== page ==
There are two possible reasons for the conspiracy of silence by the medical and scientific community and cancer prevention organizations. One is that they want women to have the "safety-net" of legalized abortion for unplanned pregnancies. Today many healthy young women are injured or die from legal abortions and this does not include the numbers dying later from breast cancer.
Another reason for the silence is that the cancer prevention organizations wish to protect the abortion industry and to placate the feminist movement, both of which have promoted the myths that abortions are being performed in the interests of women's health, and are a woman's "right." An elective operation, which increases a woman's risk of a potentially fatal and always mutilating disease, enhances neither her health nor her "rights."
Exposure of the abortion-breast cancer risk blows the myths sky-high. The abortion industry is in it for the money and feminists are motivated by ideology, not concern for the well being of their "sisters." Otherwise the feminists would not have fought tooth and nail to stop even an impartial inquiry into the science of the issue, as they have done recently in Illinois and in Australia. Feminists dismiss the research as a pro-life "plot."
Curious Stance Of Cancer Prevention Organizations
So-called cancer prevention organizations have shifted their ground somewhat. From outright denial that a link exists between abortion and breast cancer, they are now more circumspect and use words like "inconclusive." The Royal College of Obstetricians and Gynecologists (RCOG) in the UK referred Professor Brind's research to an independent expert who found that there were "no major methodological shortcomings" in Brind's comprehensive "Review and Meta-analysis of Induced abortion as an independent risk factor for breast cancer," (J. Epidemiol, Community Health, 1996) and that it "could not be disregarded." The RCOG then proceeded to disregard the opinion of their own expert and "reassured" women that the link between abortion and breast cancer was "inconclusive." In fact the first study linking abortion and breast cancer was in 1957 in Japan, so such research is not new.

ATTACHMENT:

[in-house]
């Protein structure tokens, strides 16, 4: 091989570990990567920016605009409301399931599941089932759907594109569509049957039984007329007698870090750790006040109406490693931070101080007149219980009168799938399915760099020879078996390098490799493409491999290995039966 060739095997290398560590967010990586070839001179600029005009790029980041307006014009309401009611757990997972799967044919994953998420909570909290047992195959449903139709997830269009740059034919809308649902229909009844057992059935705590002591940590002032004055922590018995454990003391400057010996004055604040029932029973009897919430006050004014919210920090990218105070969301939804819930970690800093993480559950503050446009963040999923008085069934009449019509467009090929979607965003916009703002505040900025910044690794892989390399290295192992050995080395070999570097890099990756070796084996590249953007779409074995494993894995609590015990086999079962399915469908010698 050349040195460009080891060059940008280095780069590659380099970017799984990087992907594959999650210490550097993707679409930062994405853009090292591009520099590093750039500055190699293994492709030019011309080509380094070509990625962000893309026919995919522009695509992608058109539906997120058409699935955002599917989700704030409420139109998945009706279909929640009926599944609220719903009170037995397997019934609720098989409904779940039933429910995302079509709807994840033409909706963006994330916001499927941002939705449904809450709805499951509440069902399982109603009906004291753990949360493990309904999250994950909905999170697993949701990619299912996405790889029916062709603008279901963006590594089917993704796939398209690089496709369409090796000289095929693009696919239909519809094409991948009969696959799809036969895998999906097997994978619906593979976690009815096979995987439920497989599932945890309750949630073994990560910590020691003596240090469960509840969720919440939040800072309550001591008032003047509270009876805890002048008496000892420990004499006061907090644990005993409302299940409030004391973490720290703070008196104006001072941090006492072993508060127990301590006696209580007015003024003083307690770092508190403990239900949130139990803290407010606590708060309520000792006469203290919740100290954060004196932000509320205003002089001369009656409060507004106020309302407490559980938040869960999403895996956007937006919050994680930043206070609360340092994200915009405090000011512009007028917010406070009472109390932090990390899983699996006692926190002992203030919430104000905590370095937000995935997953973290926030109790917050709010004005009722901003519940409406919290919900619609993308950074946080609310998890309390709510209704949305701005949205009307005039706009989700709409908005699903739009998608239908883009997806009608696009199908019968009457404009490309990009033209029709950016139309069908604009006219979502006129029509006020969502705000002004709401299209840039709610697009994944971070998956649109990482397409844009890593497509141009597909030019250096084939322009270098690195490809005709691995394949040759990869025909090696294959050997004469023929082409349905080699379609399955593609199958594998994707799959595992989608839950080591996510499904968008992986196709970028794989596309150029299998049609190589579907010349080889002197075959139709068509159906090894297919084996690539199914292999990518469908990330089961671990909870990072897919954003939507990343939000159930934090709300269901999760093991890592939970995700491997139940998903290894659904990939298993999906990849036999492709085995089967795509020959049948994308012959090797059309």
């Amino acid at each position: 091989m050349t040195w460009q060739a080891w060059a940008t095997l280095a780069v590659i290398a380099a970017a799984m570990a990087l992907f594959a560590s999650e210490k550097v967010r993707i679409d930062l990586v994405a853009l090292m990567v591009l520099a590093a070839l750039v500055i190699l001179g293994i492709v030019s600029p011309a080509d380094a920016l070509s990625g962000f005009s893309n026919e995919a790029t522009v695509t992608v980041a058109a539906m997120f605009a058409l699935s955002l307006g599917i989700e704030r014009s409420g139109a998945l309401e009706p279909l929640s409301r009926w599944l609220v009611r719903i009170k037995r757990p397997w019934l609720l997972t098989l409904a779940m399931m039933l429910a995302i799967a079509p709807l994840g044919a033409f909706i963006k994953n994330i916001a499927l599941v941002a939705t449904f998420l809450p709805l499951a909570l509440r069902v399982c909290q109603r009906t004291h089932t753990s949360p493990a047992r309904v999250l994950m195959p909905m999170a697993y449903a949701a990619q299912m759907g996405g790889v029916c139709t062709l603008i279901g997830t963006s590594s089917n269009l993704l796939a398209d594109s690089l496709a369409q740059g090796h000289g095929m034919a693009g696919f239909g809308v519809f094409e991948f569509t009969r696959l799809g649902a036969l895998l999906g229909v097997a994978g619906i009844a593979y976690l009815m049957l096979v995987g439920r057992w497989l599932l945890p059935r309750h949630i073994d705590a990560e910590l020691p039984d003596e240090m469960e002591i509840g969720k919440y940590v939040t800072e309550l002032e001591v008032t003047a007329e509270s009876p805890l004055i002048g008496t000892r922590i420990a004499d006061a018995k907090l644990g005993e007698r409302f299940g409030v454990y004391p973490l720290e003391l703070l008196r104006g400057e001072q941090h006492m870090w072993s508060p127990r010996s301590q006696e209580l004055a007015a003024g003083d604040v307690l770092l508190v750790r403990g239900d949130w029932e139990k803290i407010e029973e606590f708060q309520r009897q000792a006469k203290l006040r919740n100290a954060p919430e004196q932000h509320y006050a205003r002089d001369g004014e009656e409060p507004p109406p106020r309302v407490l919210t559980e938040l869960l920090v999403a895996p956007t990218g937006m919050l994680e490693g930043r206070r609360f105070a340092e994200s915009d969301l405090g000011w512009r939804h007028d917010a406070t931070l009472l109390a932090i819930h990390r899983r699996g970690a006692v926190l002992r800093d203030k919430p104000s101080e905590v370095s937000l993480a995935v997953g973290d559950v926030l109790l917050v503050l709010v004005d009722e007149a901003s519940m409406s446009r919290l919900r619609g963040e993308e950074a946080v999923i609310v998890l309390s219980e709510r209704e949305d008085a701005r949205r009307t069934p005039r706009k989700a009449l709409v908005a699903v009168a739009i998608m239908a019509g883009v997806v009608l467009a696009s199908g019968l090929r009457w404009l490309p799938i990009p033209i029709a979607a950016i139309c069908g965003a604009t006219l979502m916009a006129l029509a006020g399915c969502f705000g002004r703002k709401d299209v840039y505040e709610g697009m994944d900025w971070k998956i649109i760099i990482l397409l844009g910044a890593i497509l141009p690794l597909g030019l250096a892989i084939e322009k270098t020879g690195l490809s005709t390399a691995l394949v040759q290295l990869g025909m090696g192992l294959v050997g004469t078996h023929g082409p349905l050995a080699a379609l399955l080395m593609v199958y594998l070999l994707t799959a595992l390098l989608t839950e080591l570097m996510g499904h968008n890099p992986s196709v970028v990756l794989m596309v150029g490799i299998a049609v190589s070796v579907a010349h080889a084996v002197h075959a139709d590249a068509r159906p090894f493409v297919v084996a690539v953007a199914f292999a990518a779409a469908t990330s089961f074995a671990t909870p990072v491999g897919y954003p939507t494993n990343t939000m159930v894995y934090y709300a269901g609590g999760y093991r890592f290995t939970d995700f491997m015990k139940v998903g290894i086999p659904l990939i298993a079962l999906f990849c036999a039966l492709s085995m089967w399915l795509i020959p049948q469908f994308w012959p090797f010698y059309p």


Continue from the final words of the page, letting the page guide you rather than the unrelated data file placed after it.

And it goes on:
Differing from the RCOG perspective was Dr. Thomas Stuttaford, medical columnist for the London Times, who is pro-choice. Previously he had denied the abortion-breast cancer link, but his column of May 17, 2001 stated that women who had an abortion before starting a family are up to four times more likely to develop breast cancer.
This is a common line with cancer prevention experts. They cite the declining death rate, which is of course highly commendable and is due to earlier diagnoses and improved treatments, but the actual incidence causes a lot of suffering to women: disfigurement and unpleasant treatments, and fear of relapse. Being "cured" of breast cancer is not the same as being cured of pneumonia.
In spite of all the evidence to the contrary, Professor Robert Burton, Director of the Anti-Cancer Council of Victoria, the premier anti-cancer organization in Australia, participated in a public meeting with Professor Brind in Melbourne in 1999. In the hand-out to oncologists a year or so later, Burton stated: "Current epidemiological evidence does not allow any definitive statements on the association between breast cancer and spontaneous or induced abortion."